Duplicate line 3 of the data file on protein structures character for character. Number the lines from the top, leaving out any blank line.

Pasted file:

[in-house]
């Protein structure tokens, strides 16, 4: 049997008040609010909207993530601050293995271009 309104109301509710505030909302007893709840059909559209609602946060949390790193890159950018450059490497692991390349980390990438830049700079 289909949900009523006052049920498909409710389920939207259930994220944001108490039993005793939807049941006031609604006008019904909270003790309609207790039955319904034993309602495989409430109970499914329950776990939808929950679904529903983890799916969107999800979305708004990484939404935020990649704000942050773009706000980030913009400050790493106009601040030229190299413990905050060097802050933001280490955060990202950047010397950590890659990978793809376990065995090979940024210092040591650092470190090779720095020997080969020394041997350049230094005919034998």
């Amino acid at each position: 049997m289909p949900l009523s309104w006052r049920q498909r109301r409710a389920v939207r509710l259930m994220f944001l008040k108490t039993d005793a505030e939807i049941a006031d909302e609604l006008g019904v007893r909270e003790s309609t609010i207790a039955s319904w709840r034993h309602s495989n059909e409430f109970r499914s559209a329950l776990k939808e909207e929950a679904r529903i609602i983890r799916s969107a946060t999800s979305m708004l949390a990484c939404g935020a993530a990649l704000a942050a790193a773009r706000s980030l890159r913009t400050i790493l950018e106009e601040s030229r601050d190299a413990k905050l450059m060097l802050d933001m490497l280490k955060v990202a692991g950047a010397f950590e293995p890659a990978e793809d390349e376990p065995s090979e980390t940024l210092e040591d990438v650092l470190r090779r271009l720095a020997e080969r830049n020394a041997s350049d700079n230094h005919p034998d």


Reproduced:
């Amino acid at each position: 049997m289909p949900l009523s309104w006052r049920q498909r109301r409710a389920v939207r509710l259930m994220f944001l008040k108490t039993d005793a505030e939807i049941a006031d909302e609604l006008g019904v007893r909270e003790s309609t609010i207790a039955s319904w709840r034993h309602s495989n059909e409430f109970r499914s559209a329950l776990k939808e909207e929950a679904r529903i609602i983890r799916s969107a946060t999800s979305m708004l949390a990484c939404g935020a993530a990649l704000a942050a790193a773009r706000s980030l890159r913009t400050i790493l950018e106009e601040s030229r601050d190299a413990k905050l450059m060097l802050d933001m490497l280490k955060v990202a692991g950047a010397f950590e293995p890659a990978e793809d390349e376990p065995s090979e980390t940024l210092e040591d990438v650092l470190r090779r271009l720095a020997e080969r830049n020394a041997s350049d700079n230094h005919p034998d």